Making a film with your girlfriend in the lead and your friends and family as a supporting cast could be a potent mix of amateurish dream and pure self-indulgence, but filmmaker Nathan Silver did just that, and somehow managed to create a real little gem of a movie.
Elena (Kia Davis), a young and recently qualified nurse with no place to live, accepts a job as a live-in aide with the Akerman family so that she can help married couple Cindy (Cindy Silver) and Jim (Jim Chiros) take care for Jim’s elderly mother, Florence (Gert O’Connell). However, Elena quickly realises that the family is having troubles of its own, with her introduction making the tension even worse. But as things start to settle down and Elena finally begins to feel comfortable in the house, Cindy and Jim’s son Nathan (Nathan Silver) arrives back home and the dynamic shifts once again.
Made with a household camera, family members and what seems like the budget of packet of cigarettes, Exit Elena is, in every way, the definition of rough around the edges. Which might be too much for many audience members to look past, but if you do manage it, you will be treated to a fantastically subtle, comedic and touching slice of family life.
Exit Elena does suffer from being a bit slow and plodding at times, which for a film that is a mere 72 minutes long is strange, but I never found myself bored. It never attempts to wow you with the plot; it’s about family and the real life struggles a household may find themselves in. It’s also a fish out of water flick – Elena is thrust into this family and their home and forced to live a very awkward and slightly suffocating existence, leading to both funny and tragic moments.
For an unscripted film, Silver’s grasp of characterisation is really strong throughout. There’s no grandiose moments, no long monologues, it’s all done through awkward silence and shifting eye,s so the fact that these untrained actors delivered their performances so well is a real accomplishment. Actually, calling them performances doesn’t really feel right because they all feel so real as people.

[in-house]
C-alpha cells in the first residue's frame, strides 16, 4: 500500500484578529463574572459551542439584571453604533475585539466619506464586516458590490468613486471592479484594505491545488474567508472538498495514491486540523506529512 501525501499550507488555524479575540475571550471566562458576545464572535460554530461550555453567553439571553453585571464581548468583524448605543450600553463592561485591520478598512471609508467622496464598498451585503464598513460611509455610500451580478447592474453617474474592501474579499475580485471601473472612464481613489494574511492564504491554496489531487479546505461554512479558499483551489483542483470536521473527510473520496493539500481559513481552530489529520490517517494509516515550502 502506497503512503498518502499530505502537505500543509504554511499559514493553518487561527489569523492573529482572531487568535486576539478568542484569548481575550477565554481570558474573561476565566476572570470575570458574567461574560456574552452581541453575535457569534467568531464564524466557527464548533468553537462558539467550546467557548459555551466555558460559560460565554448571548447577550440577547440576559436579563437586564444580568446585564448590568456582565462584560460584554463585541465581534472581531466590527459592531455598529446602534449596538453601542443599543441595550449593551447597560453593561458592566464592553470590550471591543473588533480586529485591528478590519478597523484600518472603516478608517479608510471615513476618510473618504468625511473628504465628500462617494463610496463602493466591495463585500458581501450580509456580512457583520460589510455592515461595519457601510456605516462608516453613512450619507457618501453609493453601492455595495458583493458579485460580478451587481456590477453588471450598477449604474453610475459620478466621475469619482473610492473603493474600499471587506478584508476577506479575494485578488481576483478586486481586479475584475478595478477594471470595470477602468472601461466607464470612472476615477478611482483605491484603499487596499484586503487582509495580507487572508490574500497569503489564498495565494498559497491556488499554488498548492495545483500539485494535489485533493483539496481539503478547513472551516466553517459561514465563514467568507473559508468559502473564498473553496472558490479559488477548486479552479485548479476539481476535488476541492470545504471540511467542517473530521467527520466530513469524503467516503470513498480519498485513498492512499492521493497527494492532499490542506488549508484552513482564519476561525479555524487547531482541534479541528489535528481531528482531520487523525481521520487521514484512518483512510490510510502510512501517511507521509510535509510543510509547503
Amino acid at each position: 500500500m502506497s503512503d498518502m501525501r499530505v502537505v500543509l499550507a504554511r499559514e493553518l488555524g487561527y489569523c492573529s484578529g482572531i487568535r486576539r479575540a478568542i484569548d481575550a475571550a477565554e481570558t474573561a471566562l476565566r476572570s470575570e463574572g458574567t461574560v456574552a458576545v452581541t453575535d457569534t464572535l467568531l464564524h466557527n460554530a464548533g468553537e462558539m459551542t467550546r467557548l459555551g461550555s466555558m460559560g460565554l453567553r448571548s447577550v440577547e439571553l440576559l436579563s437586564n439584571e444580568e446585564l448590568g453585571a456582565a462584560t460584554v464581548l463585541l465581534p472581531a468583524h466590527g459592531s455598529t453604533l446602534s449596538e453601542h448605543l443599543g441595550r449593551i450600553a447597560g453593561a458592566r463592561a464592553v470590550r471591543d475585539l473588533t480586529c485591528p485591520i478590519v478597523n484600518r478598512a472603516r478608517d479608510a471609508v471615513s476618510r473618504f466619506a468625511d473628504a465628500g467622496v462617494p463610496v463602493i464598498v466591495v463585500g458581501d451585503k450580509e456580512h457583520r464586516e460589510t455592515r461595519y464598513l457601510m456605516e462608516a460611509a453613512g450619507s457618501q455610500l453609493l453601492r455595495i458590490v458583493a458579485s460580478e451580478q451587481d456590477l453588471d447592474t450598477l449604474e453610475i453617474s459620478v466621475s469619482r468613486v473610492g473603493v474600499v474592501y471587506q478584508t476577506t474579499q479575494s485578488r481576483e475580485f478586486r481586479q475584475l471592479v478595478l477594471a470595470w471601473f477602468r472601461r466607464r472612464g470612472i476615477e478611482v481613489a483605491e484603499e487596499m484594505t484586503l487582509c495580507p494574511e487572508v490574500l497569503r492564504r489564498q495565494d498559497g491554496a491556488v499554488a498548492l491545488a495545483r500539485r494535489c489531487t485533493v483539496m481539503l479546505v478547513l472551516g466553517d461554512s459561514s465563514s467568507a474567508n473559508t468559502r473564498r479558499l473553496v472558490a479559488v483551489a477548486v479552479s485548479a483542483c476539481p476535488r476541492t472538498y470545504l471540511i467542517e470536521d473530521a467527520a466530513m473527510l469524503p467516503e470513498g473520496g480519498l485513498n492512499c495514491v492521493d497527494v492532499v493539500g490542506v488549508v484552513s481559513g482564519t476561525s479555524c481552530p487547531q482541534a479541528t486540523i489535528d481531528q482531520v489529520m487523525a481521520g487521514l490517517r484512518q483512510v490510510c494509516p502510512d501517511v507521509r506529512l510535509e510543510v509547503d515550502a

What I think is most notable though is the incessant loneliness in the film and how that single emotion is basically the catalyst for all the main characters motivations. Cindy hires Elena so that she can have more time to live her life and free herself from the constant care of Florence, but it’s pretty evident that Cindy also just wanted somebody else in the house to talk to and befriend, as she tries to include her in everything she does. For Elena, it’s the feeling of being welcomed, of having a home and – although not really hers – a family. Her choices, especially one scene late on in the film involving a sleeping Nathan, is poignantly heart-breaking. The fact that for one second she thought about what she was going to do shows her hitting rock bottom, but it also makes the final shot of the film feel that much more perfect.
Exit Elena is a micro-budgeted treat and a film much deeper than its aesthetic might initially suggest. Although definitely not for everyone, Nathan Silver’s sophomore film shows that he has some real talent and is definitely a director to keep an eye on.